Who we are
Phillip Island Nature Parks is a unique conservation organisation that was established in 1996 under the Crown Land (Reserves) Act 1978 “for the conservation of areas of natural interest or beauty or of scientific, historic or archaeological interest”.
We acknowledge that the Crown Land we are privileged to manage forms part of the traditional lands of the Bunurong Peoples who call Phillip Island Millowl, and that the Land, Waters and Sea are of spiritual, cultural and economic importance to Aboriginal and Torres Strait Islander Peoples and pay our respects to Elders past, present and future.
As a self-funded organisation, your visit directly contributes to the conservation of wildlife and habitat.
Achieving our vision
We are proud of our 30-Year Conservation Vision - Beyond the Horizon which outlines our vision for Phillip Island as a place where the Island’s flora and fauna will be flourishing despite the effects of climate change and the pressures of an expanding human population. Under the careful stewardship of the Nature Parks, natural environments will be demonstrating resilience.
Our 5-Year Conservation Plan 2019-2023 represents the first ambitious step in our journey towards delivering our 30-Year Vision and details the actions we will take over the next five years to protect and enhance Phillip Island’s wildlife and environment.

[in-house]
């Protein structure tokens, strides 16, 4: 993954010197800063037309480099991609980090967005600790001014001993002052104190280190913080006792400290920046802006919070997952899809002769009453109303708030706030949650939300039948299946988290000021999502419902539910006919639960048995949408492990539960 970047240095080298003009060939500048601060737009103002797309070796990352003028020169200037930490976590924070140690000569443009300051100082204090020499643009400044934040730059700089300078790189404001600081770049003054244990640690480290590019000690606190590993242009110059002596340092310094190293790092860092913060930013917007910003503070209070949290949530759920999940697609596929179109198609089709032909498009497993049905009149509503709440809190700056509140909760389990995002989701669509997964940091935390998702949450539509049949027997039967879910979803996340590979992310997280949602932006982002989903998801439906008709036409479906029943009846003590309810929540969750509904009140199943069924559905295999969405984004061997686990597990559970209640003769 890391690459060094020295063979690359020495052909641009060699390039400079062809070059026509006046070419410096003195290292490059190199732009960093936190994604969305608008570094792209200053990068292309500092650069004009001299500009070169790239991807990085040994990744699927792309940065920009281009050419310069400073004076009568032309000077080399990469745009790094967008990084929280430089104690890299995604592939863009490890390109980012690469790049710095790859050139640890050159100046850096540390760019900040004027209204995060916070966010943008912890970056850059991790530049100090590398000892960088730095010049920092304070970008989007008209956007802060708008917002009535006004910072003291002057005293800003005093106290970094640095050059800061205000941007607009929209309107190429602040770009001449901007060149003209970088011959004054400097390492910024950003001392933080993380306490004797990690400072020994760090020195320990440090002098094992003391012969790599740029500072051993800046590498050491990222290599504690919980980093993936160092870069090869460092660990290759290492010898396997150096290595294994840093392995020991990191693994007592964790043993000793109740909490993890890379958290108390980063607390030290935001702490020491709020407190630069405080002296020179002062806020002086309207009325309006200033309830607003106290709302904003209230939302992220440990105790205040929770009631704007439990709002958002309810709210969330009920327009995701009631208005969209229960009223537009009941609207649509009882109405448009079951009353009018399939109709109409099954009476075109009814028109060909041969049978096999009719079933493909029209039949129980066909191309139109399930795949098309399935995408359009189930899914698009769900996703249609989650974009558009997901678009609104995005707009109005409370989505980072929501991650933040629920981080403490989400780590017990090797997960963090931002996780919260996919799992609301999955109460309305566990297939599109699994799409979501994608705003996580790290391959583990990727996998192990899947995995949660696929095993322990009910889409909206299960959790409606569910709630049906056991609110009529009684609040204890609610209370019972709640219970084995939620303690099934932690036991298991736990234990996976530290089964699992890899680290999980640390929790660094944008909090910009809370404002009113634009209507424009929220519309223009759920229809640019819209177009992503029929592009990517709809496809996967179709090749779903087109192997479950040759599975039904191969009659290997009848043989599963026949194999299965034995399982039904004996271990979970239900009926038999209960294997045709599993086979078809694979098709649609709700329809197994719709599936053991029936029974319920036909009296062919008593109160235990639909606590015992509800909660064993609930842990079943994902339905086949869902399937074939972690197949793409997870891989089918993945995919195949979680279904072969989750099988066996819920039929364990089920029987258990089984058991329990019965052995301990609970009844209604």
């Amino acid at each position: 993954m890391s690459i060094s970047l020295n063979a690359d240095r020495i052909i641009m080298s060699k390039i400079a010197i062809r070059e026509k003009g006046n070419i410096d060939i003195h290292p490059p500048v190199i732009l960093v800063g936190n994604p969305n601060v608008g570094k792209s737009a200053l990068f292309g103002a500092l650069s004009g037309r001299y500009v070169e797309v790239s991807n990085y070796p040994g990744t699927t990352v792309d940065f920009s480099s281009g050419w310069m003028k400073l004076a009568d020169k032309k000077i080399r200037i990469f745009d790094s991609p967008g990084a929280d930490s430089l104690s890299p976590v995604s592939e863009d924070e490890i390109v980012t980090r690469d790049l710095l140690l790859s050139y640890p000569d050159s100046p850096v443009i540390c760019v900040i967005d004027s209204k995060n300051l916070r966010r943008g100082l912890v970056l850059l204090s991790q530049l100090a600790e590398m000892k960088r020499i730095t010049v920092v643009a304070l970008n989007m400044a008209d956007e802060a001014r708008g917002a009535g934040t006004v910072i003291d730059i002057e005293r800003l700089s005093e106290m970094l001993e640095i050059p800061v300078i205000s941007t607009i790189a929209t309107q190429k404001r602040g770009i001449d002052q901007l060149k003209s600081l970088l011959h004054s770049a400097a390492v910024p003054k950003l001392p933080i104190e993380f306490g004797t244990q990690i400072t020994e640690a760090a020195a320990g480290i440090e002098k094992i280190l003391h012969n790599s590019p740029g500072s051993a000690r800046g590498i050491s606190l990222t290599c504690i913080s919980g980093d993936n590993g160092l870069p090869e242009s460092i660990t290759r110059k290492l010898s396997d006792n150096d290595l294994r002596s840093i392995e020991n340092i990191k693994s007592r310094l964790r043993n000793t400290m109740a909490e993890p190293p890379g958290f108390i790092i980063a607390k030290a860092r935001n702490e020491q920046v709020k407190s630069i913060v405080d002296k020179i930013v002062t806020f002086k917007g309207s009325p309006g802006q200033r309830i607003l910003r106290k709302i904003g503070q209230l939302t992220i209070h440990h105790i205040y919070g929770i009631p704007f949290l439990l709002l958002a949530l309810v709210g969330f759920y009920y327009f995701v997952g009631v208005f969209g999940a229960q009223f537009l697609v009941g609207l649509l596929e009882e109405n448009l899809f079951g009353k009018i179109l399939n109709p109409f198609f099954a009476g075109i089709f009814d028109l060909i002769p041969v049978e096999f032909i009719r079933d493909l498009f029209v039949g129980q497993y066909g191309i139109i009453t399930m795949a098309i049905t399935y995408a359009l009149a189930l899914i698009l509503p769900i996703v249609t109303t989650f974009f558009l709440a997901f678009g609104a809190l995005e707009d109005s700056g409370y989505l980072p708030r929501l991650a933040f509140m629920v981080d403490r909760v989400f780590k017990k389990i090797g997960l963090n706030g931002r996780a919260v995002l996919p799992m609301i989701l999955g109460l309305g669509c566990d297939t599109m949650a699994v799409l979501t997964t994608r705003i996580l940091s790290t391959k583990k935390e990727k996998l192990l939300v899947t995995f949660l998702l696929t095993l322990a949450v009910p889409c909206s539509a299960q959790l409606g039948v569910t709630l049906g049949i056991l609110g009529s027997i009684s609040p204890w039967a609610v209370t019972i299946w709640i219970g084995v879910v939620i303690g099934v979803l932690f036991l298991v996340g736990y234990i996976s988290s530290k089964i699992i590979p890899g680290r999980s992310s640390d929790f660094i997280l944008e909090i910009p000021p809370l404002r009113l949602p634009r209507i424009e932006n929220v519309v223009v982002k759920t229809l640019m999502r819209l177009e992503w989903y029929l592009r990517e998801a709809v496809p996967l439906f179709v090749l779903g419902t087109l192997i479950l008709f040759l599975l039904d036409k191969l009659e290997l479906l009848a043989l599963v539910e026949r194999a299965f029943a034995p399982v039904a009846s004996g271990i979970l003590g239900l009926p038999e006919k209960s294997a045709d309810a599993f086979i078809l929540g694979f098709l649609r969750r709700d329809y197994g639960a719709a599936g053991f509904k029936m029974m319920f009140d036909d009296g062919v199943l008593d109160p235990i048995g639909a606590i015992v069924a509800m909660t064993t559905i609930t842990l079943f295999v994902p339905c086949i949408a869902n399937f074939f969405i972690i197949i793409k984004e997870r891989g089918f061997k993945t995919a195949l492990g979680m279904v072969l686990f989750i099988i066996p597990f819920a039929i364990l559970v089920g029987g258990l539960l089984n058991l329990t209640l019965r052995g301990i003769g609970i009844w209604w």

These plans were developed in consultation with key stakeholders and community and honour and build on our shared history of conservation on Phillip Island (Millowl) and represent an evolution in our approach and methodology to meet the challenges ahead of us. We take this responsibility seriously and look forward to working together towards a better future for Phillip Island (Millowl).
The Nature Parks introduces its first Animal Welfare Charter, adopting a holistic approach to achieve the highest standards of animal welfare in our conservation, tourism, education, and research activities. The organisation is committed to maintaining an evidence-led approach to conservation
and animal welfare, which has delivered outstanding outcomes on Phillip Island (Millowl) and beyond. This unique evidence-led and tourism-funded approach to conservation has helped to make the Nature Parks a global leader in tourism-integrated conservation.
- Declaring Phillip Island (Millowl) fox-free in 2017.
- Re-introduction of the endangered Eastern barred bandicoot, which was extinct in the wild in mainland Victoria up until 2021.
- Management of the Hooded plover program on Phillip Island (Millowl) with our volunteers which has contributed to the breeding success of this threatened species.
- Planting over 250 000 indigenous plants since 1996.
- Rehabilitating the former Summerland Estate back to penguin habitat
- Installing 4,000 artificial penguin boxes on the Summerland Peninsula to encourage little penguins back to former breeding sites. The colony is now home to over 40,000 Little penguins.
Phillip Island (Millowl) Wildlife Plan
The Phillip Island (Millowl) Wildlife Plan balances the needs of wildlife and community
Phillip Island’s wildlife is an important part of the community’s identity and economy. Wildlife experiences on the Island generate jobs and revenue and are a major attraction for visitors.
Download the full plan
View our Conservation Team’s plans, reports and important links to our partners in conservation here.